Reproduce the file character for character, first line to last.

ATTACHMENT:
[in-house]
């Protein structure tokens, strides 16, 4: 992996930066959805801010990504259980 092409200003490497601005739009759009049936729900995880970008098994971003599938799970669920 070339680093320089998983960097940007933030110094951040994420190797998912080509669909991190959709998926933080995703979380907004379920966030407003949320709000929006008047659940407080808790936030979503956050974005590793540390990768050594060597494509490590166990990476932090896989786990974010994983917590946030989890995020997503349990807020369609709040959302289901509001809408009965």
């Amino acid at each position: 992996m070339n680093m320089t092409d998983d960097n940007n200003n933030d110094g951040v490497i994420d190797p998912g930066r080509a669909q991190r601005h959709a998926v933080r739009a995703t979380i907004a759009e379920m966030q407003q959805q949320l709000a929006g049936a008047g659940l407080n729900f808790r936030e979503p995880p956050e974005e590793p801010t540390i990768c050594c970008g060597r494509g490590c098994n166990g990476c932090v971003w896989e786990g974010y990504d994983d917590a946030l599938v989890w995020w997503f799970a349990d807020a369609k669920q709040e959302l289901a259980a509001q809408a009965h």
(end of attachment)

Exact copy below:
[in-house]
């Protein structure tokens, strides 16, 4: 992996930066959805801010990504259980 092409200003490497601005739009759009049936729900995880970008098994971003599938799970669920 070339680093320089998983960097940007933030110094951040994420190797998912080509669909991190959709998926933080995703979380907004379920966030407003949320709000929006008047659940407080808790936030979503956050974005590793540390990768050594060597494509490590166990990476932090896989786990974010994983917590946030989890995020997503349990807020369609709040959302289901509001809408009965």
């Amino acid at each position: 992996m070339n680093m320089t092409d998983d960097n940007n200003n933030d110094g951040v490497i994420d190797p998912g930066r080509a669909q991190r601005h959709a998926v933080r739009a995703t979380i907004a759009e379920m966030q407003q959805q949320l709000a929006g049936a008047g659940l407080n729900f808790r936030e979503p995880p956050e974005e590793p801010t540390i990768c050594c970008g060597r494509g490590c098994n166990g990476c932090v971003w896989e786990g974010y990504d994983d917590a946030l599938v989890w995020w997503f799970a349990d807020a369609k669920q709040e959302l289901a259980a509001q809408a009965h």